[image-caption title="Engineering%20intern%20Jocelyn%20Duprey%20(left)%20and%20senior%20staff%20engineer%20Mike%20Osborne%20examine%20a%20vegetation%20management%20diagram%20of%20a%20section%20of%20Sussex%20Rural%20Electric%20Cooperative%E2%80%99s%20right%20of%20way.%20(Photo%20By:%20Claudia%20Raffay/Sussex%20REC)" description="%20" image="/news/PublishingImages/sussex-vegetation-1.jpg" link="/news/PublishingImages/sussex-vegetation-1.jpg" linking="lightbox" /]
Managing vegetation and keeping consumer-members happy can be a tricky endeavor for any electric cooperative.
But when your co-op’s territory is in a place that calls itself “The Garden State,” the stakes get that much higher.
“Part of the Appalachian Trail winds through our service territory, including the ‘Stairway to Heaven.’ When you get to the zenith you can see the wonderful place where we live, and it is heaven,” said Claudia Raffay, director of marketing and member services at Sussex Rural Electric Cooperative. “One goal of our vegetation management program is working with our members to provide reliable power while maintaining the beauty of our state.”
That was a key consideration when the co-op began work on a way to use technology to improve its tree-trimming operations.
“We were using paper reports, and it took quite some time for our vegetation management supervisors to go out and inspect the lines,” said Chris Reese, president and CEO of the Sussex-based distribution co-op. “Sometimes inspections lagged as much as six weeks behind the contractors.”
Last year, Sussex started building its own vegetation-management application suite using its licensed GIS (geographic information system) software, digitized staking maps and mobile computing capabilities.
“It was just a matter of taking the data from our engineering model and using off-the-shelf tools to build some apps that allow you to manage the data,” said Rich St. John, a Sussex REC project engineer.
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The apps have shortened the trimming cycle and dramatically improved the quality assurance process because now co-op operations personnel have immediate access to contractor reports.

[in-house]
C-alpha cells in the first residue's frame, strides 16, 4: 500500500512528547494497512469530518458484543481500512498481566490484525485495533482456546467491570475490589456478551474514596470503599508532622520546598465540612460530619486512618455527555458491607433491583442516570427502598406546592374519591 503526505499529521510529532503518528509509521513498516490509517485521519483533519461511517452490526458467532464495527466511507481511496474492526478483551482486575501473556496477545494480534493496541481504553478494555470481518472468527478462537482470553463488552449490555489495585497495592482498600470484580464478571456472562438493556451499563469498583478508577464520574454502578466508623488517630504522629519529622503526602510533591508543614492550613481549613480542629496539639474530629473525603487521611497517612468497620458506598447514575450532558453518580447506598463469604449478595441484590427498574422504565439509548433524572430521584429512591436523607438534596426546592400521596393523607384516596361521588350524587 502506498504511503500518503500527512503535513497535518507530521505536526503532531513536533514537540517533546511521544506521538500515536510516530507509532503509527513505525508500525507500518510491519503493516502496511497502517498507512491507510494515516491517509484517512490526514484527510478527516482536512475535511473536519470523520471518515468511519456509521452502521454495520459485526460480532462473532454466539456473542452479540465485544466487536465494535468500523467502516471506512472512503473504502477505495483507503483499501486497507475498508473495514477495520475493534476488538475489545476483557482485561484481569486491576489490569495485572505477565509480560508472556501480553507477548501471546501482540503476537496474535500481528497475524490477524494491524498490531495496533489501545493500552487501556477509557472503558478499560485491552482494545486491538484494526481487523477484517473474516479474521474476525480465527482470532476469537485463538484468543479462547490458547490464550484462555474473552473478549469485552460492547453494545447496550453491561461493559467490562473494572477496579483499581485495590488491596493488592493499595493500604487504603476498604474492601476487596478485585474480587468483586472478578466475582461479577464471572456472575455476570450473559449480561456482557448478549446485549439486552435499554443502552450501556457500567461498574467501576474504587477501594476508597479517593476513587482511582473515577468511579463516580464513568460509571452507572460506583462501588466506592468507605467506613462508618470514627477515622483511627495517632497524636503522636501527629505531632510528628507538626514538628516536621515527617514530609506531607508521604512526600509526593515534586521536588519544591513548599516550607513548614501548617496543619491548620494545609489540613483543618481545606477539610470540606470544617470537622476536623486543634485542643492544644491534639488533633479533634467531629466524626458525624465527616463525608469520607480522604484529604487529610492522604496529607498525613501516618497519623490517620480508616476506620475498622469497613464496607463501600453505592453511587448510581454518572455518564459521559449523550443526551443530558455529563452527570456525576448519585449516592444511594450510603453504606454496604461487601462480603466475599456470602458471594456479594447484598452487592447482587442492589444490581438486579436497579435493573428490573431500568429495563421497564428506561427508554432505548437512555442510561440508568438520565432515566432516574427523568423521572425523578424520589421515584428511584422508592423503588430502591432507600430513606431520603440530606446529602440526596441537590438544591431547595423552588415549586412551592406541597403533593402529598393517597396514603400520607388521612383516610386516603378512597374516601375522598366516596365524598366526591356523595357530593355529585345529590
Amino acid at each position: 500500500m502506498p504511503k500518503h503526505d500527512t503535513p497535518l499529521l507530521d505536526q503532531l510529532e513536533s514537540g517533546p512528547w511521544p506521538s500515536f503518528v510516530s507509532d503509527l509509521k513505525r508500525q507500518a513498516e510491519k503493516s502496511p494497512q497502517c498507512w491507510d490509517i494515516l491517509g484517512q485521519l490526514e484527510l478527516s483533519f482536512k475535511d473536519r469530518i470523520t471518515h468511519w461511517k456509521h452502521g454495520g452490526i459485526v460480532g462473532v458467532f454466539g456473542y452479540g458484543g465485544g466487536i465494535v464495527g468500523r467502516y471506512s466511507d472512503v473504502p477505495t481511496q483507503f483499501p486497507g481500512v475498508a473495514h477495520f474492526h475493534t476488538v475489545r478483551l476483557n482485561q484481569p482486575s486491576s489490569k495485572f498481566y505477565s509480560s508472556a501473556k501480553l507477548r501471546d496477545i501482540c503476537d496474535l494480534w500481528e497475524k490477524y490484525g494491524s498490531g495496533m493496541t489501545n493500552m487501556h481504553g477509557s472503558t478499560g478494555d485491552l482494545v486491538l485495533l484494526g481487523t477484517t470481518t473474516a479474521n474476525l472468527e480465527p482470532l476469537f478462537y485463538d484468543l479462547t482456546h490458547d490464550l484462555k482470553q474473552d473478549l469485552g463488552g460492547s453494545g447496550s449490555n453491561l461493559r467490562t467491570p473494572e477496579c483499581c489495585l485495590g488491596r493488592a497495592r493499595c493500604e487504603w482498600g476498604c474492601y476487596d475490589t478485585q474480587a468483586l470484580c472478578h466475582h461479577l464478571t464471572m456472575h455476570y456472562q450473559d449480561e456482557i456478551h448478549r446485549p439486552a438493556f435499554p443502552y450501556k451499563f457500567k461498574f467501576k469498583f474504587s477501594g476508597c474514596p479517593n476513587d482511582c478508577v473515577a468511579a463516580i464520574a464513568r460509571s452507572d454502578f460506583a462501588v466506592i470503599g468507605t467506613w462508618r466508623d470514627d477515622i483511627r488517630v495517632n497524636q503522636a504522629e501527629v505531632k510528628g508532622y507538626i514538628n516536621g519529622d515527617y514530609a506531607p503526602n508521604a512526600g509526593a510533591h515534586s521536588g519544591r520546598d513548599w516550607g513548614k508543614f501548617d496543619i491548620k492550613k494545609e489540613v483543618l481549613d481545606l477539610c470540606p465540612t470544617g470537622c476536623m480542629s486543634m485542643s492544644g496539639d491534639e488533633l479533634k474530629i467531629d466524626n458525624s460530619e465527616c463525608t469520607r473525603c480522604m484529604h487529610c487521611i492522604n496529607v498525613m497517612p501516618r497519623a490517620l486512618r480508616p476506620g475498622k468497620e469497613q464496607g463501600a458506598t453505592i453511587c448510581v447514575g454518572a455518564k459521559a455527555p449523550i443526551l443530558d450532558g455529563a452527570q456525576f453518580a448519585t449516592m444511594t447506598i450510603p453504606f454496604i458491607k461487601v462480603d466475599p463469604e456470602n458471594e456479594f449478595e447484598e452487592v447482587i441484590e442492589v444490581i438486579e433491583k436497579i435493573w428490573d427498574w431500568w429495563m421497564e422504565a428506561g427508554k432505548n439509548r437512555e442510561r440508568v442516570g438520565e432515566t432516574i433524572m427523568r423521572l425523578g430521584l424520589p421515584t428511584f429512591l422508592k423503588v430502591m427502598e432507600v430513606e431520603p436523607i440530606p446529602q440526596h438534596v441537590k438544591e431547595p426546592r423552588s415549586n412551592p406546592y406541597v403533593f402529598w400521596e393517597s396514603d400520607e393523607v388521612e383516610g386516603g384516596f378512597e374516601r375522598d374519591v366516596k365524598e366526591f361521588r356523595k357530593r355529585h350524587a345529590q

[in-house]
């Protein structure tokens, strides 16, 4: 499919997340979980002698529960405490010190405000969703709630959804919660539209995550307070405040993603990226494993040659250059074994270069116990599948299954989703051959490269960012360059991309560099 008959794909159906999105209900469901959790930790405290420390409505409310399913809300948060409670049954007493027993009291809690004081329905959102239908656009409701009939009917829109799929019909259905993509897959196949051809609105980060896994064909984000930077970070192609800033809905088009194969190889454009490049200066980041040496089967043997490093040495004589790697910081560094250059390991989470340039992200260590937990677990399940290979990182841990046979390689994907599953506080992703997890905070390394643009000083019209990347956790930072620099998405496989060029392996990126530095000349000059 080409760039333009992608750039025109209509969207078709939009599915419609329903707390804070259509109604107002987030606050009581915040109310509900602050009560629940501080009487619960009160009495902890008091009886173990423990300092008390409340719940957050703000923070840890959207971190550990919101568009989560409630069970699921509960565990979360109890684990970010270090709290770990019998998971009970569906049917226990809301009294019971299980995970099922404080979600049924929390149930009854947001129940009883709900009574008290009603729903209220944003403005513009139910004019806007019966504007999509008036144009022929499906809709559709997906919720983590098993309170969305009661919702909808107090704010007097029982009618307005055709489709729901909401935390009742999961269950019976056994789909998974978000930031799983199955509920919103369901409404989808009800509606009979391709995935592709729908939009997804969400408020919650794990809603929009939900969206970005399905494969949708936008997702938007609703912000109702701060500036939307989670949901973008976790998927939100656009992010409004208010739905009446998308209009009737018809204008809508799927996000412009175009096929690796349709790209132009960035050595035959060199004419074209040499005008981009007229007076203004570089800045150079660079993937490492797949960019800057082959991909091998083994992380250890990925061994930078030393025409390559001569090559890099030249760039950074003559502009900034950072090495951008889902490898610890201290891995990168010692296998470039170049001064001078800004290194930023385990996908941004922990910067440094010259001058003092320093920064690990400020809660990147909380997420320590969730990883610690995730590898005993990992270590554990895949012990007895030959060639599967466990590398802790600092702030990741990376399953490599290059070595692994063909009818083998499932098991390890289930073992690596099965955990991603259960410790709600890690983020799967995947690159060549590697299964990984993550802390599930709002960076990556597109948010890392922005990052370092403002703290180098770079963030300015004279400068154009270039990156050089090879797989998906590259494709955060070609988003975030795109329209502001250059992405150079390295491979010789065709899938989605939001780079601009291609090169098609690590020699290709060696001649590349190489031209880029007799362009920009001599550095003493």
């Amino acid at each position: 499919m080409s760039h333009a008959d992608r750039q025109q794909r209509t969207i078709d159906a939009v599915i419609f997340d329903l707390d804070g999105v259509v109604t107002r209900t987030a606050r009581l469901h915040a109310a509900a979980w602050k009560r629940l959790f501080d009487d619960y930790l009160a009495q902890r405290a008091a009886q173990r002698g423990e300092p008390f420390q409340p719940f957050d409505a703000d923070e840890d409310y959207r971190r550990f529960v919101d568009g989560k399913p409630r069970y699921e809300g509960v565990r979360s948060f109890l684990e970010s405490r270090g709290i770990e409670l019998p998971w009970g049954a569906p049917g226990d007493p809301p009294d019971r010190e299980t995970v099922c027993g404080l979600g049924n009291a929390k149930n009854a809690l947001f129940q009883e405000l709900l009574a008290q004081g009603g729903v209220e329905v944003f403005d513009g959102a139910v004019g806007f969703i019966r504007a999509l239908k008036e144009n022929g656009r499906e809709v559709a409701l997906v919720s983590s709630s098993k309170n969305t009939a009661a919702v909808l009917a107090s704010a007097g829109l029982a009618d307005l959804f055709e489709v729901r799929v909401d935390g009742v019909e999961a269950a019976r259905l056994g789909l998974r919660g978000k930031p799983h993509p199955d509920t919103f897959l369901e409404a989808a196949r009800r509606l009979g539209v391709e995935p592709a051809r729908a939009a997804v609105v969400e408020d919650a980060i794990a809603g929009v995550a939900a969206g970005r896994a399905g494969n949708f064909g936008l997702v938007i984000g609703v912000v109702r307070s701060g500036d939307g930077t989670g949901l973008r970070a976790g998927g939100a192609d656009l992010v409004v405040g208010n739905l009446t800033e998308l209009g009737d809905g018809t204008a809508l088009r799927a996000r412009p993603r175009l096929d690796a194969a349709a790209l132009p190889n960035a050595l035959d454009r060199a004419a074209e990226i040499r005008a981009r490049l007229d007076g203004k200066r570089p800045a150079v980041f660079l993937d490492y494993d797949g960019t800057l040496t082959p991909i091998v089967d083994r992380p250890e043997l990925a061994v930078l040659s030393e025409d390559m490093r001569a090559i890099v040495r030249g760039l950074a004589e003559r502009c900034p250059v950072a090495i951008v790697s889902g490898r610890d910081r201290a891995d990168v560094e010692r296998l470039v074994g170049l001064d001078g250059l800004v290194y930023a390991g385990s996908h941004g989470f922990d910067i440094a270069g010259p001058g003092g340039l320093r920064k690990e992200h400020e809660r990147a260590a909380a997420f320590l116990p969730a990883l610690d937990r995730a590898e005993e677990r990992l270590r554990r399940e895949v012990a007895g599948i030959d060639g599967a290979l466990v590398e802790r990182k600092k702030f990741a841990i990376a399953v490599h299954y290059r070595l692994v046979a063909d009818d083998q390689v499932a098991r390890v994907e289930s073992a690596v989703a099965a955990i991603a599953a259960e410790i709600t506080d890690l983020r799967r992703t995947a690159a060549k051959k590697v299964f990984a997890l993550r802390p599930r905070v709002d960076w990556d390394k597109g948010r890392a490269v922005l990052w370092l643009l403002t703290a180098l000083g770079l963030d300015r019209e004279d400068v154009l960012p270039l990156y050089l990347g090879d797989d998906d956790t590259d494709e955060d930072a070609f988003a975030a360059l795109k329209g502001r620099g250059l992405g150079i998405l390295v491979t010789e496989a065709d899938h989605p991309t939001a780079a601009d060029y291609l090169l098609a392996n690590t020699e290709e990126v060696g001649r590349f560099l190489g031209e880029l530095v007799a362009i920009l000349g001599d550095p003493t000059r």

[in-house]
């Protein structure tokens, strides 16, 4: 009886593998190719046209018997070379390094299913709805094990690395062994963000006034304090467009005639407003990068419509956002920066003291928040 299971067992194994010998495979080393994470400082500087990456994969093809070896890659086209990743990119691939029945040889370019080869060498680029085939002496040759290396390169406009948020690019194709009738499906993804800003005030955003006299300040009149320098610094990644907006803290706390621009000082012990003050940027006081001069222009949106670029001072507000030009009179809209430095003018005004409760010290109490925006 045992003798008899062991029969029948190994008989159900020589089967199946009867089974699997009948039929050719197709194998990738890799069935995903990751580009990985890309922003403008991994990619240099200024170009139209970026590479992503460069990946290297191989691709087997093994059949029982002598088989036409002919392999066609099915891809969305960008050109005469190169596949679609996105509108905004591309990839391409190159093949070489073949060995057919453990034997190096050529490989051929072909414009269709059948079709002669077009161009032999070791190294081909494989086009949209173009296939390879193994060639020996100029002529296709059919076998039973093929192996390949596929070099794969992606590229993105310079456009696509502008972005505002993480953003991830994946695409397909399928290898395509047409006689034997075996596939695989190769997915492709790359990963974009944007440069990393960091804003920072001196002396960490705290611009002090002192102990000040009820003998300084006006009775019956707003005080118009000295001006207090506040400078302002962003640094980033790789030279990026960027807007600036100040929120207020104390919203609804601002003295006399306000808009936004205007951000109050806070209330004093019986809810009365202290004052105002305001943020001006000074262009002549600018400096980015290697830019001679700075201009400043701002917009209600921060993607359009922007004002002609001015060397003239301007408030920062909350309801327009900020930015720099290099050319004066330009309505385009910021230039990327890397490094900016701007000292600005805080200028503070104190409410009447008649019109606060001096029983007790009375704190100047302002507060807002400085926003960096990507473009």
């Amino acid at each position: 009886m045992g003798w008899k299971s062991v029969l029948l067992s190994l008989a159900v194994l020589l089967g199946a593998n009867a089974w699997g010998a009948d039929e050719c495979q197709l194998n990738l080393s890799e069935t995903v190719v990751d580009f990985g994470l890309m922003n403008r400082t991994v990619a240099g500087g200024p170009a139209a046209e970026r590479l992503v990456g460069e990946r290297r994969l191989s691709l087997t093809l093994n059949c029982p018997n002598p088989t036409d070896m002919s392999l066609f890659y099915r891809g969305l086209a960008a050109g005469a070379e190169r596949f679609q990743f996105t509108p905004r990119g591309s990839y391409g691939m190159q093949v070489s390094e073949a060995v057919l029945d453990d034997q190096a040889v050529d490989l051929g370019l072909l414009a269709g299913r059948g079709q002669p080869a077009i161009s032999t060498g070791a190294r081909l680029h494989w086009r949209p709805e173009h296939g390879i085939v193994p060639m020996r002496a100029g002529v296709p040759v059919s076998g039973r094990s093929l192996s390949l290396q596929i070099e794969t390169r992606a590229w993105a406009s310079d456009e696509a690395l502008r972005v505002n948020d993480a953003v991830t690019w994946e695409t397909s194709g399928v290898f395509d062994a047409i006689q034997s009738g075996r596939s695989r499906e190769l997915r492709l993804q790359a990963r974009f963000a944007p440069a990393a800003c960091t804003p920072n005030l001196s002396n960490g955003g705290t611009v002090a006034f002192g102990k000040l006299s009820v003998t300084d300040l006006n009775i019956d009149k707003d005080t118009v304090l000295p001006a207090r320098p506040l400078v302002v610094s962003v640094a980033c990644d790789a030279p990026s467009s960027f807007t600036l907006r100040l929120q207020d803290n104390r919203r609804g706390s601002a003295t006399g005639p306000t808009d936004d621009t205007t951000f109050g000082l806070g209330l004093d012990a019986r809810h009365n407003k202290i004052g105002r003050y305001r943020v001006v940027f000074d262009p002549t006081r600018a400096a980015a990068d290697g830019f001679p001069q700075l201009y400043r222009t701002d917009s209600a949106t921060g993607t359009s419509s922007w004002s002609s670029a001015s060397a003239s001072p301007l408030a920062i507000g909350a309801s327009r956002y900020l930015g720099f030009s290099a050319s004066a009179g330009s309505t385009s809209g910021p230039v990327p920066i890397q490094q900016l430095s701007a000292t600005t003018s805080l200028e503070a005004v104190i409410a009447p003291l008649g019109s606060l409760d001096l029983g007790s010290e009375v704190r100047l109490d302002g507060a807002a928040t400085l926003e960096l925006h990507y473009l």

“While people love trees, they don’t like power outages, so they appreciate the value of what we’re doing,” said Chuck Pike, the co-op’s director of engineering and operations. “The fact that we're staying on top of it means you don't have a lot of extreme cuts to the trees, and people get accustomed to our right-of-way management needs.”
Specific details of the co-op’s apps are also open to Asplundh Tree Expert Co. crews working within Sussex REC territory. They can photograph the results of their work, tag locations and share data and other notes through the app with co-op personnel.
“It makes it easy to track miles, completed work and helps speed up workflow,” said Ryan Swier, an Asplundh regional vice president.
Data collected with the apps gives Sussex REC member services supervisors a lot of details they can share directly with members when questions about tree trimming arise, or if “blinks” or other reliability issues indicate tree trimming may be needed.
“We've had some storms in the past years that have made members more reasonable in what they'll allow to be trimmed,” Pike said. “Particularly after a strong storm, that following year, we'll find members are more accommodating to our needs.”